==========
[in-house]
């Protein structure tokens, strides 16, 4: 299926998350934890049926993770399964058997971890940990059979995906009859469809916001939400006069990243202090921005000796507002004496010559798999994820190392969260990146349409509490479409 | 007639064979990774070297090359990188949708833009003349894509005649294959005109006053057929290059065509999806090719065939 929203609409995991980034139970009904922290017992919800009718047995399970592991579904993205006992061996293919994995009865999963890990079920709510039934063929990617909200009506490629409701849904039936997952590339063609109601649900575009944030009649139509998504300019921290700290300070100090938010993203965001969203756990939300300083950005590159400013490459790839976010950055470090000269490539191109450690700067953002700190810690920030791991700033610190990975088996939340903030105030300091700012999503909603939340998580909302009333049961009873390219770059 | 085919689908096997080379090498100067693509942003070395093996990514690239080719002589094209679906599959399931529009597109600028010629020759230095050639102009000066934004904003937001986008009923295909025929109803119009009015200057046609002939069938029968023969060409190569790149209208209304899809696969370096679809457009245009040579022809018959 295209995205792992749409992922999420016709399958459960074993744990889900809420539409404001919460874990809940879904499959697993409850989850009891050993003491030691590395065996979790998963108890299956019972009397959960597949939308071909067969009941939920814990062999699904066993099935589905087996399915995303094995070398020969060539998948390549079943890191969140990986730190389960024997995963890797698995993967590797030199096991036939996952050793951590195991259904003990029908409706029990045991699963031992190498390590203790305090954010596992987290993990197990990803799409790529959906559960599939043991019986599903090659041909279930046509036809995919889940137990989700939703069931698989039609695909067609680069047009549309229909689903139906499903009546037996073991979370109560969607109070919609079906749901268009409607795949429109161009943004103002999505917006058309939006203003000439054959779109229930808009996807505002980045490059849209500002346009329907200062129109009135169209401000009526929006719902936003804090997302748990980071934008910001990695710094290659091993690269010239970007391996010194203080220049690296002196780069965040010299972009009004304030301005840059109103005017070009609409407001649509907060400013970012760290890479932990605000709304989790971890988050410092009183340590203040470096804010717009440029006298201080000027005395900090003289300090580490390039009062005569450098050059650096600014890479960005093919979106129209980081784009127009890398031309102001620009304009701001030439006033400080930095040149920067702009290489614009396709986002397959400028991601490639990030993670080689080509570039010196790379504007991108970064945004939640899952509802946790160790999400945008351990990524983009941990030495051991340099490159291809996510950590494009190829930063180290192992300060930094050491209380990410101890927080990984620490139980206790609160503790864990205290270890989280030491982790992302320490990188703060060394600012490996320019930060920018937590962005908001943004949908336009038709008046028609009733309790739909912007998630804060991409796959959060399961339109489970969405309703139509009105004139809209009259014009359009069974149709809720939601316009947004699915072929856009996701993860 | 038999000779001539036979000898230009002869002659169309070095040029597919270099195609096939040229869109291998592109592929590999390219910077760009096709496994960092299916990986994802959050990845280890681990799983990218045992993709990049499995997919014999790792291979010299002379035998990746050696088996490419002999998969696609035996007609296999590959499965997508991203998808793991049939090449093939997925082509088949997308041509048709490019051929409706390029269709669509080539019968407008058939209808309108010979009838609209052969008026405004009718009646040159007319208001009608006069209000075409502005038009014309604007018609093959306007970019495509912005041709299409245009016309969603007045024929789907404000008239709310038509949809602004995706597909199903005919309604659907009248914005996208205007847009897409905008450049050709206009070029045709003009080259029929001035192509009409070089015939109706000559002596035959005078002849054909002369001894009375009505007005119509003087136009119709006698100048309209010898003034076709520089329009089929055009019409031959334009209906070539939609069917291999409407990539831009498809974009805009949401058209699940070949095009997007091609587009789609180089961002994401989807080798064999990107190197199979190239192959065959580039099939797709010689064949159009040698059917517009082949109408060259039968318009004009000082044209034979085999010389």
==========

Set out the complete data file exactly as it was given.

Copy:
[in-house]
């Protein structure tokens, strides 16, 4: 299926998350934890049926993770399964058997971890940990059979995906009859469809916001939400006069990243202090921005000796507002004496010559798999994820190392969260990146349409509490479409 | 007639064979990774070297090359990188949708833009003349894509005649294959005109006053057929290059065509999806090719065939 929203609409995991980034139970009904922290017992919800009718047995399970592991579904993205006992061996293919994995009865999963890990079920709510039934063929990617909200009506490629409701849904039936997952590339063609109601649900575009944030009649139509998504300019921290700290300070100090938010993203965001969203756990939300300083950005590159400013490459790839976010950055470090000269490539191109450690700067953002700190810690920030791991700033610190990975088996939340903030105030300091700012999503909603939340998580909302009333049961009873390219770059 | 085919689908096997080379090498100067693509942003070395093996990514690239080719002589094209679906599959399931529009597109600028010629020759230095050639102009000066934004904003937001986008009923295909025929109803119009009015200057046609002939069938029968023969060409190569790149209208209304899809696969370096679809457009245009040579022809018959 295209995205792992749409992922999420016709399958459960074993744990889900809420539409404001919460874990809940879904499959697993409850989850009891050993003491030691590395065996979790998963108890299956019972009397959960597949939308071909067969009941939920814990062999699904066993099935589905087996399915995303094995070398020969060539998948390549079943890191969140990986730190389960024997995963890797698995993967590797030199096991036939996952050793951590195991259904003990029908409706029990045991699963031992190498390590203790305090954010596992987290993990197990990803799409790529959906559960599939043991019986599903090659041909279930046509036809995919889940137990989700939703069931698989039609695909067609680069047009549309229909689903139906499903009546037996073991979370109560969607109070919609079906749901268009409607795949429109161009943004103002999505917006058309939006203003000439054959779109229930808009996807505002980045490059849209500002346009329907200062129109009135169209401000009526929006719902936003804090997302748990980071934008910001990695710094290659091993690269010239970007391996010194203080220049690296002196780069965040010299972009009004304030301005840059109103005017070009609409407001649509907060400013970012760290890479932990605000709304989790971890988050410092009183340590203040470096804010717009440029006298201080000027005395900090003289300090580490390039009062005569450098050059650096600014890479960005093919979106129209980081784009127009890398031309102001620009304009701001030439006033400080930095040149920067702009290489614009396709986002397959400028991601490639990030993670080689080509570039010196790379504007991108970064945004939640899952509802946790160790999400945008351990990524983009941990030495051991340099490159291809996510950590494009190829930063180290192992300060930094050491209380990410101890927080990984620490139980206790609160503790864990205290270890989280030491982790992302320490990188703060060394600012490996320019930060920018937590962005908001943004949908336009038709008046028609009733309790739909912007998630804060991409796959959060399961339109489970969405309703139509009105004139809209009259014009359009069974149709809720939601316009947004699915072929856009996701993860 | 038999000779001539036979000898230009002869002659169309070095040029597919270099195609096939040229869109291998592109592929590999390219910077760009096709496994960092299916990986994802959050990845280890681990799983990218045992993709990049499995997919014999790792291979010299002379035998990746050696088996490419002999998969696609035996007609296999590959499965997508991203998808793991049939090449093939997925082509088949997308041509048709490019051929409706390029269709669509080539019968407008058939209808309108010979009838609209052969008026405004009718009646040159007319208001009608006069209000075409502005038009014309604007018609093959306007970019495509912005041709299409245009016309969603007045024929789907404000008239709310038509949809602004995706597909199903005919309604659907009248914005996208205007847009897409905008450049050709206009070029045709003009080259029929001035192509009409070089015939109706000559002596035959005078002849054909002369001894009375009505007005119509003087136009119709006698100048309209010898003034076709520089329009089929055009019409031959334009209906070539939609069917291999409407990539831009498809974009805009949401058209699940070949095009997007091609587009789609180089961002994401989807080798064999990107190197199979190239192959065959580039099939797709010689064949159009040698059917517009082949109408060259039968318009004009000082044209034979085999010389």